Even today, with a global warming of 1.1 degrees, 3.3-3.6 billion people are at high risk, according to the IPCC. One can imagine what a world that is 1.5 degrees warmer would look like. For an industrialised nation, historically one of the main culprits of the climate crisis, to decide to further water down its own climate protection targets, which are already insufficient, is an unparalleled climate injustice. Of course, this casts doubt on the certainty that the government really intends to push forward ambitious climate policies. But the certainty that the system causing the crisis is man-made and therefore can and must be overcome by us humans, for a climate-just world, drives us further into action. 

Photo: Jonathan Knodel. Flickr Fridays for Future

KOPFZEILE: What can these actions be?

Elisa Baş: We are a large alliance of civil society organisations and we show again and again that climate justice has many different components. Climate justice and social justice cannot be pitted against each other, but only work together. That’s why we are asked to continue to join forces, and that’s working out pretty well. On March 3rd 2023, we went on strike together with the trade union ver.di under the slogan “We’re going together”. The transformation towards climate-friendly infrastructure will not simply be conjured up. We need a correspondingly large number of workers to put this turnaround into practice. This includes better working conditions, the expansion of public transport and cheaper tickets. Fighting the exploitative conditions in the transport sector is therefore also in our core interest.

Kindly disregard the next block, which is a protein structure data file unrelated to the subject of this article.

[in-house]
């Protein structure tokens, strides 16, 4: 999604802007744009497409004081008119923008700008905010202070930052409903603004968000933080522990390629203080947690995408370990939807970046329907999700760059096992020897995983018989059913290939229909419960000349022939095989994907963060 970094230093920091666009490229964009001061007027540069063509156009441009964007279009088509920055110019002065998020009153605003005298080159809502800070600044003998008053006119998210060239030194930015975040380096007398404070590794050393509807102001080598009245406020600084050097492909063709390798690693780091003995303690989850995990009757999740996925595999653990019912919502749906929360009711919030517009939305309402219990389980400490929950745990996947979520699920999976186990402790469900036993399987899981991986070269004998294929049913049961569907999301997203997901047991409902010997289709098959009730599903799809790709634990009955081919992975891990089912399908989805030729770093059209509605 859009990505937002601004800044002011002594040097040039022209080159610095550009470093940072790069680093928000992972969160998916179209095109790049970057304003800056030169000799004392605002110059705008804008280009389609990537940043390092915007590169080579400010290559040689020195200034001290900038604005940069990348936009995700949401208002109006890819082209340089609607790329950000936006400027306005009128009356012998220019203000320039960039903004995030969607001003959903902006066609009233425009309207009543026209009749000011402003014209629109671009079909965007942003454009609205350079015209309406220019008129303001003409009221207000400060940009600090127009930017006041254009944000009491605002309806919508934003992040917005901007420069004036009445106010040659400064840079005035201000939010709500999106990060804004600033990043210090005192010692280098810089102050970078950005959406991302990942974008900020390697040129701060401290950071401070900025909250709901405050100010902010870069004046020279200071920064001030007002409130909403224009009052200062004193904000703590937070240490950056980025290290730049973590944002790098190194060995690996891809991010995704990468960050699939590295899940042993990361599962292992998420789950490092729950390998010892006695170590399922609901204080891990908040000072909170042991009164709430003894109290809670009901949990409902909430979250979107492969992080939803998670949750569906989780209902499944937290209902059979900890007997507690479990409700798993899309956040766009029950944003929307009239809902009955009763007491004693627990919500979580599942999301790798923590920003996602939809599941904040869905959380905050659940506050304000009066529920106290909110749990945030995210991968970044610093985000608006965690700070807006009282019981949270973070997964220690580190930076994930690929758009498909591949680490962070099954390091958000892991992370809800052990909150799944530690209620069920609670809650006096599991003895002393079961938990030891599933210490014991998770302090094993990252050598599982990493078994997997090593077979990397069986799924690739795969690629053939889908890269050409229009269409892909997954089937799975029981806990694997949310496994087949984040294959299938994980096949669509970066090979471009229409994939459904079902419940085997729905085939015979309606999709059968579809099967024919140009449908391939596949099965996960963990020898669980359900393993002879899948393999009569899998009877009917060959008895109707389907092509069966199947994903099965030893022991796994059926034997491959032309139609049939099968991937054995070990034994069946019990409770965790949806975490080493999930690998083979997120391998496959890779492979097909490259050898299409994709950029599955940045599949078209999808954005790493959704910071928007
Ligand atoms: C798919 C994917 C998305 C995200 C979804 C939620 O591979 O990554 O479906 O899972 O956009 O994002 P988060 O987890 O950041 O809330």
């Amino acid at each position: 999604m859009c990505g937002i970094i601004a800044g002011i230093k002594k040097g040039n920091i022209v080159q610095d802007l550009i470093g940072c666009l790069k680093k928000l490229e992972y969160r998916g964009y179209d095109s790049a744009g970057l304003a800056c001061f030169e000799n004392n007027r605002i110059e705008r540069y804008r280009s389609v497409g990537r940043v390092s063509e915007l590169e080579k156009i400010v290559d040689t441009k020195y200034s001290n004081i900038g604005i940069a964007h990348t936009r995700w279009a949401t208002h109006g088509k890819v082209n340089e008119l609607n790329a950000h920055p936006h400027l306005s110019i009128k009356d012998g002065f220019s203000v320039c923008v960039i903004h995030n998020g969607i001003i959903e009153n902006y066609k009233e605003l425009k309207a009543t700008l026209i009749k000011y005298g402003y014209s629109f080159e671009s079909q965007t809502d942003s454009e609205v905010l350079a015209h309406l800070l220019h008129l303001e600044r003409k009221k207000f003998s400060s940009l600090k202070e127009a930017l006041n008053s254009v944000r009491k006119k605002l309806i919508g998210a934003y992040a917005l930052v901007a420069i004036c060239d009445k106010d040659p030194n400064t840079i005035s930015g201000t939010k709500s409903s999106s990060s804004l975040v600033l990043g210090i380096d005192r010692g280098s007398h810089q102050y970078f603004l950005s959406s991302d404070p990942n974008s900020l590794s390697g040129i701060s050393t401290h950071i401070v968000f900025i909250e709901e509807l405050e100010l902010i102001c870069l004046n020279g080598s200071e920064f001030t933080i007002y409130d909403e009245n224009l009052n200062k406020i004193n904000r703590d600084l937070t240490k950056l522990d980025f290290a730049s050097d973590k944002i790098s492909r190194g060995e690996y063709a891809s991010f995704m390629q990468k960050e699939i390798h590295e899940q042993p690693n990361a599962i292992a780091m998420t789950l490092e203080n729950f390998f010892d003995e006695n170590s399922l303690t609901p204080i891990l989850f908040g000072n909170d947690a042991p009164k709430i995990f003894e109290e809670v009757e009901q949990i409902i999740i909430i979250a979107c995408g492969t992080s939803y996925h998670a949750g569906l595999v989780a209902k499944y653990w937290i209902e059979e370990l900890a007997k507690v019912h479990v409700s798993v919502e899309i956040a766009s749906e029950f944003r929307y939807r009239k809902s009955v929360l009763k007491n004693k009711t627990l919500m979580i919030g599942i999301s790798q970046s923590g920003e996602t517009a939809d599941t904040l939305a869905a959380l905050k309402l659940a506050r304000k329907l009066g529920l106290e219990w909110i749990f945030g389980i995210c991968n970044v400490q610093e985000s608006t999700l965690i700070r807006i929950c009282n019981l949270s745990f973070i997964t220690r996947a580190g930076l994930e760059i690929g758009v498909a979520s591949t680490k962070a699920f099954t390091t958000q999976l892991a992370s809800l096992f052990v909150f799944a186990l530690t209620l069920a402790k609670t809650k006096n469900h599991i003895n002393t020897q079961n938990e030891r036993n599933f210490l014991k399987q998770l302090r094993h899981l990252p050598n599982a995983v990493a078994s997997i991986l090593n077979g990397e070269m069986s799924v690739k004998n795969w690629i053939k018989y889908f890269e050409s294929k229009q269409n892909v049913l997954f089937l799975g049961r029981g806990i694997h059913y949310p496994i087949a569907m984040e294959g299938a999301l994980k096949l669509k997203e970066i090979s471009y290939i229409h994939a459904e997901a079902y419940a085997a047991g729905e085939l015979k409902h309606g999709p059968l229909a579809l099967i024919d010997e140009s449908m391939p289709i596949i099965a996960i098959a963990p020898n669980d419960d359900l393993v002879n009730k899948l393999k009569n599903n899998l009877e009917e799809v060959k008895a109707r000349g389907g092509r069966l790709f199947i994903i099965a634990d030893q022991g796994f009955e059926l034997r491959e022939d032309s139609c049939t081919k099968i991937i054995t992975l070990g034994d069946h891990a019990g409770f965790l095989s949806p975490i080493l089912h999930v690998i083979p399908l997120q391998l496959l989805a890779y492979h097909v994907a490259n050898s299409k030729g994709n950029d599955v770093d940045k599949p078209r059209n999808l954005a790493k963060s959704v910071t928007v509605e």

Recently, we have especially expanded our mobilisation at schools. We offer workshops and present ourselves and our work. During the pandemic, when no large-scale demonstrations could take place, from September 2020 to September 2021, we organised a climate camp behind the Petrikirche in Mönckebergstraße in Hamburg. This way we could be approachable for passers-by who had questions and for people who wanted to become activists. With a 70-metre-long lettering “Wir alle für 1,5 Grad” (All of us for 1.5 degrees), we set up a kind of memorial to the city of Hamburg, which also bears a great responsibility. However, the core of forms of action remains the global climate strike, also to show that we are a mass movement. We want to enable civil society to take part in low-threshold actions, families with children and people with unsecured residence conditions who have to fear direct confrontation with the police. Nevertheless, many people are of course active in parallel in other movements like Ende Gelände. 

KOPFZEILE: How are such large-scale demonstrations organised?